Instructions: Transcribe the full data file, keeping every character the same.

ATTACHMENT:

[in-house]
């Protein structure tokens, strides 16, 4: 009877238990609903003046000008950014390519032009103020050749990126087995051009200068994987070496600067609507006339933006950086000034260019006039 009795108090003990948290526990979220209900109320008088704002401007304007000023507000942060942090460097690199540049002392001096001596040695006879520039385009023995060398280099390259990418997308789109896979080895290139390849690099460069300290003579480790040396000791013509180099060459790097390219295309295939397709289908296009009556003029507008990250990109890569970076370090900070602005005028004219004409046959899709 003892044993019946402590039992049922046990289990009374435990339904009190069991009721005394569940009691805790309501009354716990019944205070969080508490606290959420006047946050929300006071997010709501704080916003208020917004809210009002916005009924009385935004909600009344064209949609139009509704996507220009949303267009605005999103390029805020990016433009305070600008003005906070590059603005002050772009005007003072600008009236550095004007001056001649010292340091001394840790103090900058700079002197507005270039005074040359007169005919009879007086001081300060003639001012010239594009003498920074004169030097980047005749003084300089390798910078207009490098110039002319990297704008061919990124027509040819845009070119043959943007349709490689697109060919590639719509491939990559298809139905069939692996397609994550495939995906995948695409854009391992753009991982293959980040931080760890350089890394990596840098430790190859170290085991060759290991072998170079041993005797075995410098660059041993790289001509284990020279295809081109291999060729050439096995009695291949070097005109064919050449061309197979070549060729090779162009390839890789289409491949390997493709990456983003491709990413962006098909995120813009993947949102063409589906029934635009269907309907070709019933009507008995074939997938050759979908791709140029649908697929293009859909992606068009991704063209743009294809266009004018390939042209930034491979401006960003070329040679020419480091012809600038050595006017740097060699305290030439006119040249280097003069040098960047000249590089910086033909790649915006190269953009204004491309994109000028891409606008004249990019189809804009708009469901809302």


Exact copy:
[in-house]
């Protein structure tokens, strides 16, 4: 009877238990609903003046000008950014390519032009103020050749990126087995051009200068994987070496600067609507006339933006950086000034260019006039 009795108090003990948290526990979220209900109320008088704002401007304007000023507000942060942090460097690199540049002392001096001596040695006879520039385009023995060398280099390259990418997308789109896979080895290139390849690099460069300290003579480790040396000791013509180099060459790097390219295309295939397709289908296009009556003029507008990250990109890569970076370090900070602005005028004219004409046959899709 003892044993019946402590039992049922046990289990009374435990339904009190069991009721005394569940009691805790309501009354716990019944205070969080508490606290959420006047946050929300006071997010709501704080916003208020917004809210009002916005009924009385935004909600009344064209949609139009509704996507220009949303267009605005999103390029805020990016433009305070600008003005906070590059603005002050772009005007003072600008009236550095004007001056001649010292340091001394840790103090900058700079002197507005270039005074040359007169005919009879007086001081300060003639001012010239594009003498920074004169030097980047005749003084300089390798910078207009490098110039002319990297704008061919990124027509040819845009070119043959943007349709490689697109060919590639719509491939990559298809139905069939692996397609994550495939995906995948695409854009391992753009991982293959980040931080760890350089890394990596840098430790190859170290085991060759290991072998170079041993005797075995410098660059041993790289001509284990020279295809081109291999060729050439096995009695291949070097005109064919050449061309197979070549060729090779162009390839890789289409491949390997493709990456983003491709990413962006098909995120813009993947949102063409589906029934635009269907309907070709019933009507008995074939997938050759979908791709140029649908697929293009859909992606068009991704063209743009294809266009004018390939042209930034491979401006960003070329040679020419480091012809600038050595006017740097060699305290030439006119040249280097003069040098960047000249590089910086033909790649915006190269953009204004491309994109000028891409606008004249990019189809804009708009469901809302």